October Sky & The Shawshank Redemption

Yesterday, a 10 day short break for the Erdkinder began – and we thought, may be they could see a couple of films (not high brow, not Arthouse, nor very mainstream, but reasonable flicks) that they can reflect on and get back to the school post holidays.

The first was ‘T’he Shawshank Redemption – a reasonable film (story of that pulp ‘horror’ fiction writer – Stephen King) directed by Frank Darabont. After seeing ‘The Shining‘ (story of the same King but directed by Stanley Kubrick) – sometimes I wonder how this shawshank would have turned out, if  Stanley had directed it. But then, probably Stanley would not even have touched this story as it is fairly linear, predictable and with a lot of loophomes to boot. But given the basic parameters, Shawshank is a good story of hope. Of course Morgan Freeman is there, he is good, but the best acting is by Bob Gunton – what with the image of a cynical manipulator and a system-beater, being perfectly portrayed by him.

Recommended, if one doesn’t want to exercise her brain cells and go with the ‘flow.’ Definitely reasonable entertainment and it makes one think. The children of course ‘enjoyed’ the film and latched on to the ‘hope’ and ‘persistence pays’ themes, I suppose.

The second one was ‘October Sky‘ – a ‘biopic’ kinda film – once again about exercising choices and hope. A fine film, no cinematic hijinx, no techniques, no layering of stories – nothing. It would have bordered on the melodrama, if the story were to be pure fiction – but the story is based on the struggles and DIY efforts of a NASA scientist (who persists and against odds emerges chasing and realizing his dreams) and the children liked it too…

Overall, it was good to see the children observe that there are/were coalmines and dusty environments and underprivileged children and ‘strict’ parents and ‘son taking up father’s professsion’ and ‘obeying & disciplined children’ to everything else – even in USA! Anyway, the kind of images that one develops using those infernal Archies comics and swashbuckling Schwarzneggars and trashy films to stereotype USA, had better be reconstructed, what?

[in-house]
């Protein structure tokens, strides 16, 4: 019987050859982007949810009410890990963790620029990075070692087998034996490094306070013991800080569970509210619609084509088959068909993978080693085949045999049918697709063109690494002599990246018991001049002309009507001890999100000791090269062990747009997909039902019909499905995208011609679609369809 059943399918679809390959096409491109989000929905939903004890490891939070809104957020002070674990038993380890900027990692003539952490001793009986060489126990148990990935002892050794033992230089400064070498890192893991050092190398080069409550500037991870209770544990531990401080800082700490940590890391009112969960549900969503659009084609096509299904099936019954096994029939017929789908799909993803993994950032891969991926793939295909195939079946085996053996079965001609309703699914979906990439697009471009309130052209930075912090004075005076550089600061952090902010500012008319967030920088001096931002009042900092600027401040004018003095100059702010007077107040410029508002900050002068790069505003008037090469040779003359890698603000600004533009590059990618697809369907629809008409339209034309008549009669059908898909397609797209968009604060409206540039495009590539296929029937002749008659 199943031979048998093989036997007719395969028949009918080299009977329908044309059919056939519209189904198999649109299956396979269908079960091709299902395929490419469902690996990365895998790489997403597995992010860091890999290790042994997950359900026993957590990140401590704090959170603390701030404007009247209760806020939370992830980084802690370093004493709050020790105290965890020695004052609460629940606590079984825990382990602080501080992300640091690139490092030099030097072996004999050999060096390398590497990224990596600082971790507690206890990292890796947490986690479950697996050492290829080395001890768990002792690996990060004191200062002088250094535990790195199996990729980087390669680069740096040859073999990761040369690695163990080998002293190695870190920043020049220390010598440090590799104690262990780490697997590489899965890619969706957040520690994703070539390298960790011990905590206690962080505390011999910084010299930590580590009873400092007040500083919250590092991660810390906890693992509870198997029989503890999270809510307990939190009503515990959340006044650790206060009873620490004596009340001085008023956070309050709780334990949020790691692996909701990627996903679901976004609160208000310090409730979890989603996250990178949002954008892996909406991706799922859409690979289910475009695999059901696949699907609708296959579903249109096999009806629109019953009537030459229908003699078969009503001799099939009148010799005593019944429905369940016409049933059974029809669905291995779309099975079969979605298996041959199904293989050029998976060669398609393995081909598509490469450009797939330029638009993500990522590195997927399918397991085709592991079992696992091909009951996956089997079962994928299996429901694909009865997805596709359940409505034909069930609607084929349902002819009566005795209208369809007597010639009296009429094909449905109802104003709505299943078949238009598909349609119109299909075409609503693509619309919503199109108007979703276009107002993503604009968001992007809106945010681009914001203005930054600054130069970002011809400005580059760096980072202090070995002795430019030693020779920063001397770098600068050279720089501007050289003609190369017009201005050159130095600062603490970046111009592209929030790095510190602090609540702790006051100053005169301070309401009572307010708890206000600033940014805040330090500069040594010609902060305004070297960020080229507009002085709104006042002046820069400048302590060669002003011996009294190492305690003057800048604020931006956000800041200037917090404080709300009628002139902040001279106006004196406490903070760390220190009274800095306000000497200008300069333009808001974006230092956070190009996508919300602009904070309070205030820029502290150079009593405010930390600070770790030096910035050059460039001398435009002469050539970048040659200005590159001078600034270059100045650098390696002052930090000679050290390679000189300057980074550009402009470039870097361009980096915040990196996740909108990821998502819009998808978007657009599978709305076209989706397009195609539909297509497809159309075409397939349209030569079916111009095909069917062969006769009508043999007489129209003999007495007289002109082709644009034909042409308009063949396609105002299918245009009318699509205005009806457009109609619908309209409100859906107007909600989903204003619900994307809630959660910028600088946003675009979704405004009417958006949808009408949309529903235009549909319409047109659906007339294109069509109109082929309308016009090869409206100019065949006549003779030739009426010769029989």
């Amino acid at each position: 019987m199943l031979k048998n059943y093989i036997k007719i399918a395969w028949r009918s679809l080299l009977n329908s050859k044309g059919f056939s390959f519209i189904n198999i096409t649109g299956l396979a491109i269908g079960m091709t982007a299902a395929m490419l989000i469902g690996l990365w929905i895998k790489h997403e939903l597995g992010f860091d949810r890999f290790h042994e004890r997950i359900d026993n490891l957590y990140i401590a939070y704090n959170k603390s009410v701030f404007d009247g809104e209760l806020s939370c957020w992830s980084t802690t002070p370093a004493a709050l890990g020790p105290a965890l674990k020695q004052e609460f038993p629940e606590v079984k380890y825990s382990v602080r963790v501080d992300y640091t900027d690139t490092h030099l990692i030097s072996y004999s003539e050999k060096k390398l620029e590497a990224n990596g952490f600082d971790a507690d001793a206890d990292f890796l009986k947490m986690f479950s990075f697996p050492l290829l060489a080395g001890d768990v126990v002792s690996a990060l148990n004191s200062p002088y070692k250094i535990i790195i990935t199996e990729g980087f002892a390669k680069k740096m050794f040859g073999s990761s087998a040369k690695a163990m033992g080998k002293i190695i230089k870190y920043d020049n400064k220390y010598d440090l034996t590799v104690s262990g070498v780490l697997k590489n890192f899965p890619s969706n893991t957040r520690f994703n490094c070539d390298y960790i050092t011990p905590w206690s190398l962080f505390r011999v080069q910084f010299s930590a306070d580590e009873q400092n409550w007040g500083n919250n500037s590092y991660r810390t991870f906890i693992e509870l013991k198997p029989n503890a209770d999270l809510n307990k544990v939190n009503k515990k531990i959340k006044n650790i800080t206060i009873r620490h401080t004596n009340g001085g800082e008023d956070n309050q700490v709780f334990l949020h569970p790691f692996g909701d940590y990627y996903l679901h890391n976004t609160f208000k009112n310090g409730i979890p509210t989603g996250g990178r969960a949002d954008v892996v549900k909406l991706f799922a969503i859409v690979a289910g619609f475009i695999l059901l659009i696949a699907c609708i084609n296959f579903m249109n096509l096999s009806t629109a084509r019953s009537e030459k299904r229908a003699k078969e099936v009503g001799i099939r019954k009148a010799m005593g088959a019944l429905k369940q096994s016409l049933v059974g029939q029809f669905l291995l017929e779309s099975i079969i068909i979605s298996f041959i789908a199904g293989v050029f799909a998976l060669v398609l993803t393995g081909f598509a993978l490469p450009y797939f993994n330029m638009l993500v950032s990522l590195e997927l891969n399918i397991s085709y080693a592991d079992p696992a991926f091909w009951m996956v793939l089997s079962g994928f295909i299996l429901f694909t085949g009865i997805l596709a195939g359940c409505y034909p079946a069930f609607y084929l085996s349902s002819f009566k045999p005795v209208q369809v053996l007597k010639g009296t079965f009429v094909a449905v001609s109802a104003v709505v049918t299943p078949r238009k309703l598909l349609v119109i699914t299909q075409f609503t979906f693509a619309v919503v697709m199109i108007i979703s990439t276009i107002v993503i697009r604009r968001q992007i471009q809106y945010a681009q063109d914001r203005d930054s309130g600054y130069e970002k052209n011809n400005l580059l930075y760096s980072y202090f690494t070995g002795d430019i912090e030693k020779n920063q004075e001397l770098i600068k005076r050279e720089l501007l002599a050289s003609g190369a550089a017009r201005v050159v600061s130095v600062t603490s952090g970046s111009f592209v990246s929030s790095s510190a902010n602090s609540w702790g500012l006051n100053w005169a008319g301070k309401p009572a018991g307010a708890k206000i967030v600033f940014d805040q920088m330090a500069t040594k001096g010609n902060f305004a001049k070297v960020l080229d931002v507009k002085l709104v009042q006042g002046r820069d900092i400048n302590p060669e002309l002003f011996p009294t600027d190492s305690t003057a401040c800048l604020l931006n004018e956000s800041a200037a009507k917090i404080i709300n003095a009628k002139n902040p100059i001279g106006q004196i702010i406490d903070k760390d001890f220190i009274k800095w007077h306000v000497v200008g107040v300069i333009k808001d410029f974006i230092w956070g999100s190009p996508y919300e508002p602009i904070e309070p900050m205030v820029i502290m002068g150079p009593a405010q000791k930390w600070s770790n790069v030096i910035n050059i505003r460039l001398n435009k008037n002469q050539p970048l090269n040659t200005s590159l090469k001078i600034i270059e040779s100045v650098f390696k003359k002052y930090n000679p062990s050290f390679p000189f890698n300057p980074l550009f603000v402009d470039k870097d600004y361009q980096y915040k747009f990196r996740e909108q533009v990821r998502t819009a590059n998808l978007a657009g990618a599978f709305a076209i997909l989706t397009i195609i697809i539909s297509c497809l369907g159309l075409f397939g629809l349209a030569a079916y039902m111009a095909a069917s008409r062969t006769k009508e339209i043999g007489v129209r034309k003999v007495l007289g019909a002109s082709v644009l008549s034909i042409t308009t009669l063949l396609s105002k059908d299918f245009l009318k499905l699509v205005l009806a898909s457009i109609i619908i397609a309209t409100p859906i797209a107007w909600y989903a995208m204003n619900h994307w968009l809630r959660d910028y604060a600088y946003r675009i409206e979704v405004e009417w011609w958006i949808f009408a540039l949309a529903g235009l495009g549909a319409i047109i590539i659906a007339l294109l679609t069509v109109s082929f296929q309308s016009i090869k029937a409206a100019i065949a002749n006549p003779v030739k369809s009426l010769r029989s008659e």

May be they should see that majorly underrated film – once again based on coal mines and politics – John Sayles’ Matewan. We would sir, we would!

We wanted them to see good/reasonable films, even though they are not in the class of, say, a ‘Shichinin no Samurai’ – just to help them unwind, especially when they have promised to curtail their TV and Internet time! Oh, I should tell you this – very cheerfully (hic!), the children have volunteered to stay away from TVand Internet thingies and focus on nonTV things at home – and spend at best, 1 hour per week in front of the offending idiotbox and the computer monitor.

This is only a trial and let us see how this works.

I wish them goodluck! 🙂

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Comments

  • sipayi  On April 26, 2009 at 11:19 am

    I remember The Shawshank Redemption; trust me, it is best the way it is. Kubrick does not mark the summit of movie direction. Seen “Eyes Wide Shut”?